Switzerland 1.16%
Canada 1.04%
Sweden 0.83%
United States 0.75%
New Zealand 0.72%
Iceland 0.70%
Belgium 0.66%
United Kingdom 0.63%
Finland 0.50%
South Korea 0.48%
France 0.45%
Denmark 0.42%
Austria 0.36%
Netherlands 0.35%
Ireland 0.31%
Italy 0.07%
Germany 0.06%
Japan -0.12%
Spain -0.21%

 

 

 

 

PUrSI – the Politics of Urban Social Innovation

I am delighted to be a leading a new three-year, ESRC-funded research project on the Urban Politics and Governance of Social Innovation in Austerity, nicknamed PUrSI (which stands for Politics of Urban Social Innovation). Research will focus on social innovation in European cities in relation to generating resources through alternative finance, harnessing social energy through grassroots mobilisation and meeting needs through community provision. We will investigate these in Athens (Greece), Berlin (Germany) and Newcastle upon Tyne (UK). The project is based in the Geography Department at Durham University and the research team comprises Paul Langley, Sue Lewis, Colin McFarlane, Antonis Vradis and myself. Further details are available on the PUrSI website.

Imagining the State for Progressive Politics – workshop

IMAGINING THE STATE FOR PROGRESSIVE POLITICS

University of Kent, Canterbury 

From 3.00 pm 19 May – 4 pm 20 May 2016

Do states have a place within a transformative progressive politics and might the state need to be reimagined in order for them to have one? If states are conceptualised as unified, territorially bounded, sovereign apparatuses coordinating the national and international interests of socioeconomic elites, and depressing subaltern agendas, the capacity for states to advance social justice and equality may seem limited. But is it possible to conceptualise what it is to be a state differently; how much flexibility is there in the state’s reimagining? And what can reimagining do?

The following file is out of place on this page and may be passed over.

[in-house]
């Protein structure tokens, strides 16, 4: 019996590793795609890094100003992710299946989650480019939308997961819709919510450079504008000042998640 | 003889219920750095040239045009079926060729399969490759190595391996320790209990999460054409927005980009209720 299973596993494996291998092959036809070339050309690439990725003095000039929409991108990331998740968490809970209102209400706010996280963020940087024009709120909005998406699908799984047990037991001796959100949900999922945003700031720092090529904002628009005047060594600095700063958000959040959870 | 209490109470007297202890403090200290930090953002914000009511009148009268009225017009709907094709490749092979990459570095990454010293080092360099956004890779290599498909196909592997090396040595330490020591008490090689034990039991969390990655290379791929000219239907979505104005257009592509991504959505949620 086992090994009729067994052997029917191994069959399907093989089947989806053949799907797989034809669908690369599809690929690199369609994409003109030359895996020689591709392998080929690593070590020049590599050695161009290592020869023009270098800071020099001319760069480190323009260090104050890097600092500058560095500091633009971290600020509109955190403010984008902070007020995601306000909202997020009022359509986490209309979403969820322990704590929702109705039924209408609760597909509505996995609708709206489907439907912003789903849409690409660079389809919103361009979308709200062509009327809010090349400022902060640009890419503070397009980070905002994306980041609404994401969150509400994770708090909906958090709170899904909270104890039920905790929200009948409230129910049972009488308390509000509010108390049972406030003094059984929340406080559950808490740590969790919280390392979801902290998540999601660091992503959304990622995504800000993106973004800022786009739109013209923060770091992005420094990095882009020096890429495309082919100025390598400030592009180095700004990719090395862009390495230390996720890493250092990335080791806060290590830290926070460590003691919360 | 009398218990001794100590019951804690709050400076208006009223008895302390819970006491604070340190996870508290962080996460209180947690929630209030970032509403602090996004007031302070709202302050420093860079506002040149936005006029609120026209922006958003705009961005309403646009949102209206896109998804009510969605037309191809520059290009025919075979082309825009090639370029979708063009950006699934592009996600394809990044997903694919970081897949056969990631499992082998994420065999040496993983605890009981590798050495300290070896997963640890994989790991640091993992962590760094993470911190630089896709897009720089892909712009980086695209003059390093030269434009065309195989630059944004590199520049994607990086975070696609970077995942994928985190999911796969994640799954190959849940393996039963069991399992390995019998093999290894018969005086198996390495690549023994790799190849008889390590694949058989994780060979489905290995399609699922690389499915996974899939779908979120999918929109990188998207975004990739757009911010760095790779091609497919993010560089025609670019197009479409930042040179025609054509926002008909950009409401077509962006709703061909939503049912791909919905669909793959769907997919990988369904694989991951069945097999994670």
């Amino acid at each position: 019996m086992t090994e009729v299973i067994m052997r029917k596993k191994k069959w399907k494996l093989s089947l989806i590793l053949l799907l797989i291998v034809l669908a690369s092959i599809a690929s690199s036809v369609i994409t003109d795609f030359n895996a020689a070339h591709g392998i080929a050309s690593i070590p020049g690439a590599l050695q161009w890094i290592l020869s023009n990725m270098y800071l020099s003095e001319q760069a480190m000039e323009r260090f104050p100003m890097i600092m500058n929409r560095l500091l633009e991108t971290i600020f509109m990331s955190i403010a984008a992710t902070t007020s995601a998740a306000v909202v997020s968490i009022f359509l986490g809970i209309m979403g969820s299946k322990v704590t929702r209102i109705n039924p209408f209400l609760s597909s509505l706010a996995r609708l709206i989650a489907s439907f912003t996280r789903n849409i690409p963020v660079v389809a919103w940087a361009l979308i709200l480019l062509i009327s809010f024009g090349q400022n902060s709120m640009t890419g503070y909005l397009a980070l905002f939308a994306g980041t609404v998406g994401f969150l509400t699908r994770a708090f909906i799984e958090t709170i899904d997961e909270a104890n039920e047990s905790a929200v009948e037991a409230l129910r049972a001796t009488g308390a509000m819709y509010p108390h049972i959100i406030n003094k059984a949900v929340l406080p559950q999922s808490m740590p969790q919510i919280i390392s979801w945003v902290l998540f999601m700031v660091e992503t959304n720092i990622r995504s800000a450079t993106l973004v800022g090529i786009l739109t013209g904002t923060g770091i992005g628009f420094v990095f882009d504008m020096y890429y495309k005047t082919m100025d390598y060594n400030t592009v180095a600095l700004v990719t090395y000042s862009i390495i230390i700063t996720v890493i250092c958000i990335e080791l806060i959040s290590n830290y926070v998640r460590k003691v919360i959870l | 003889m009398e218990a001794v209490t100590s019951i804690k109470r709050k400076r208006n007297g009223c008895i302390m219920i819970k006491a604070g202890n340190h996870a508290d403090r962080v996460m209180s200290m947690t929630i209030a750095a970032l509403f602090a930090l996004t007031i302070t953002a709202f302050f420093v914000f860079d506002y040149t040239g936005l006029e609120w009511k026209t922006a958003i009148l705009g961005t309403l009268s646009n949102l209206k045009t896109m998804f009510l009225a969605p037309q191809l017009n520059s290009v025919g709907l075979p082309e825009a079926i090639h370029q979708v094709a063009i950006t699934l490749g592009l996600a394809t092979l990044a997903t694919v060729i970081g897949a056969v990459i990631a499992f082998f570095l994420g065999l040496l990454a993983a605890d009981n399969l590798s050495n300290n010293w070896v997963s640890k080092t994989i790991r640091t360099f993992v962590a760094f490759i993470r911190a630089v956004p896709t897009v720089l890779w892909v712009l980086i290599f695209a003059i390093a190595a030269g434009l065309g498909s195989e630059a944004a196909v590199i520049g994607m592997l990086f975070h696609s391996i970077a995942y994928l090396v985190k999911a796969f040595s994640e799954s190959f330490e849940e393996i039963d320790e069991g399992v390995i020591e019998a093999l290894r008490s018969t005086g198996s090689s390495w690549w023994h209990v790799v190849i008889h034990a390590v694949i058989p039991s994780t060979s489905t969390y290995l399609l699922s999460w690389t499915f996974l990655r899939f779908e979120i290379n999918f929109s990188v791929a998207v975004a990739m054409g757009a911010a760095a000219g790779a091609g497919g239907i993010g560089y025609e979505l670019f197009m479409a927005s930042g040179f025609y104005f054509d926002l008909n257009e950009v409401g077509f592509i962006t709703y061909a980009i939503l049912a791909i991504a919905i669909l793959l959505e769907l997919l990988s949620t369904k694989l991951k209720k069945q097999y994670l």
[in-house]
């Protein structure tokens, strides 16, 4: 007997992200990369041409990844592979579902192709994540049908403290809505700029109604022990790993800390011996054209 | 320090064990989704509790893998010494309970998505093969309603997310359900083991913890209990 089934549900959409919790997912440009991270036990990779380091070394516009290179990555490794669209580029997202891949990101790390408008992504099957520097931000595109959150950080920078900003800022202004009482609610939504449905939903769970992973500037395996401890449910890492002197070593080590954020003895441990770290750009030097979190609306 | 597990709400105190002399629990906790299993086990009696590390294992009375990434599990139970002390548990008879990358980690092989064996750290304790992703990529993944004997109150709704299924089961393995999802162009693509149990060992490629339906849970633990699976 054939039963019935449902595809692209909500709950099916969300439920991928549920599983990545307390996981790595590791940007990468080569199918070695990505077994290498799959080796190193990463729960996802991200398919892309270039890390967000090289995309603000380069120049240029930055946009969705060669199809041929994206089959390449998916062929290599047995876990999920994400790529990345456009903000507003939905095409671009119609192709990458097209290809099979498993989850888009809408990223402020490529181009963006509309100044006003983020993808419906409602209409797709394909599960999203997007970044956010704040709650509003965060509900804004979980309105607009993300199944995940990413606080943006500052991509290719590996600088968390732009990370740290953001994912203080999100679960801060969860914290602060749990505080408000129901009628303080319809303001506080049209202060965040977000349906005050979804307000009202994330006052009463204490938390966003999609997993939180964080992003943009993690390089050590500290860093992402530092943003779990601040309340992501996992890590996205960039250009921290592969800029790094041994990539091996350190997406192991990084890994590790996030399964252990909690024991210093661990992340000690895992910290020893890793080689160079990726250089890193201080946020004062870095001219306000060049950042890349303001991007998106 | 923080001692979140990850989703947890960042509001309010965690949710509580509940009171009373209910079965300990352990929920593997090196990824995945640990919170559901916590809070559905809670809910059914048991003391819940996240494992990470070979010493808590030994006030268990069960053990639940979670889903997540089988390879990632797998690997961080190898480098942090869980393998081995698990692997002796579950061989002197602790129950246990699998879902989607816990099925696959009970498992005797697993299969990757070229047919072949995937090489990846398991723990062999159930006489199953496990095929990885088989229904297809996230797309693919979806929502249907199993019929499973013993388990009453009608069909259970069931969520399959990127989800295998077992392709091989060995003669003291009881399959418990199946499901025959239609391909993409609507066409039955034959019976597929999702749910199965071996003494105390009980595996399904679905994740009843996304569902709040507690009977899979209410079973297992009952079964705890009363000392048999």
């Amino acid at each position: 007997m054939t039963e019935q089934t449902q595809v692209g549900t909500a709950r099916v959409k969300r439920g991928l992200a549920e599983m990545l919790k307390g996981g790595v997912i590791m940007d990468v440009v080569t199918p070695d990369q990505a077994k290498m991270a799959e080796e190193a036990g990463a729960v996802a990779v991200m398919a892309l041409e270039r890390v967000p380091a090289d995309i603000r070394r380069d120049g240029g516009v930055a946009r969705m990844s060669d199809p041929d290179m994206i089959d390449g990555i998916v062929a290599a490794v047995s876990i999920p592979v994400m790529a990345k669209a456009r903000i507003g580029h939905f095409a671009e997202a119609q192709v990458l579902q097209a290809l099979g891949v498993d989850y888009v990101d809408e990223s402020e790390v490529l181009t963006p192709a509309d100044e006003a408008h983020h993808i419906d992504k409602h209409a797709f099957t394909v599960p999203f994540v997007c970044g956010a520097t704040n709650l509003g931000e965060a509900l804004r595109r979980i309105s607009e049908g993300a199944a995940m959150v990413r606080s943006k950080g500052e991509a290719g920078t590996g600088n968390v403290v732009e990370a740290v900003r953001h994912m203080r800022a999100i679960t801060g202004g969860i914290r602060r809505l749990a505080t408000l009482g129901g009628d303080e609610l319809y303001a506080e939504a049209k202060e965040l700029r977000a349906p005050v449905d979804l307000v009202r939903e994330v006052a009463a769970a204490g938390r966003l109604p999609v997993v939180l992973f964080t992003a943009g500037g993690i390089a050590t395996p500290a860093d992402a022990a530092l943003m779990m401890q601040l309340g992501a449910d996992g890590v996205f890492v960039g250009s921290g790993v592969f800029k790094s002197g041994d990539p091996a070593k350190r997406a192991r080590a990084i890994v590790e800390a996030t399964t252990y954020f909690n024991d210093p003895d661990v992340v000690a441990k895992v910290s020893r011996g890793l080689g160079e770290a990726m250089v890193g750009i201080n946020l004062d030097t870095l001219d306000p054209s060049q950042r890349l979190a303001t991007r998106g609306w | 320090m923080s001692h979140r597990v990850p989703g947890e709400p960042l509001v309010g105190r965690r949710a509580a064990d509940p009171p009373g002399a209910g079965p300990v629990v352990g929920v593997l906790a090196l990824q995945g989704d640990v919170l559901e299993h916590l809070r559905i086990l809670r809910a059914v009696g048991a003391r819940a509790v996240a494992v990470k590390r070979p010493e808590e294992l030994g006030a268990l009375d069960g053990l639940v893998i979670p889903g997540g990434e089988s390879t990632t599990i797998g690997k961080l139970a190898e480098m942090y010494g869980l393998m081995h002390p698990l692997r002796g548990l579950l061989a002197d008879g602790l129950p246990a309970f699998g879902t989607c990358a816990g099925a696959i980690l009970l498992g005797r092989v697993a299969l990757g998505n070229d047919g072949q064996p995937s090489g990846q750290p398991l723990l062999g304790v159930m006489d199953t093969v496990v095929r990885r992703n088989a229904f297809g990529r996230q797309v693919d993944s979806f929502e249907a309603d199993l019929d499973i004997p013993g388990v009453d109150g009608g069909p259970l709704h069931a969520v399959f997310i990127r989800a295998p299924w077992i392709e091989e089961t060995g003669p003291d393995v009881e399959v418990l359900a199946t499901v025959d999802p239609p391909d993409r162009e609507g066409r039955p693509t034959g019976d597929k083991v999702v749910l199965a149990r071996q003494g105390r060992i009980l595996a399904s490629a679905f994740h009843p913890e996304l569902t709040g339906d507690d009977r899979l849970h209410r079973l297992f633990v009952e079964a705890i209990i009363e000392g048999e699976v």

This two day workshop will include presentations and discussion based on pre-circulated short texts by an invited group of scholars. Other academics, graduate students and non-academic specialists are invited to attend and participate in the open discussion.  (more…)

Imagining the State for Progressive Politics – workshop

IMAGINING THE STATE FOR PROGRESSIVE POLITICS

University of Kent, Canterbury 

From 3.00 pm 19 May – 4 pm 20 May 2016

Do states have a place within a transformative progressive politics and might the state need to be reimagined in order for them to have one? If states are conceptualised as unified, territorially bounded, sovereign apparatuses coordinating the national and international interests of socioeconomic elites, and depressing subaltern agendas, the capacity for states to advance social justice and equality may seem limited. But is it possible to conceptualise what it is to be a state differently; how much flexibility is there in the state’s reimagining? And what can reimagining do?

This two day workshop will include presentations and discussion based on pre-circulated short texts by an invited group of scholars. Other academics, graduate students and non-academic specialists are invited to attend and participate in the open discussion.  (more…)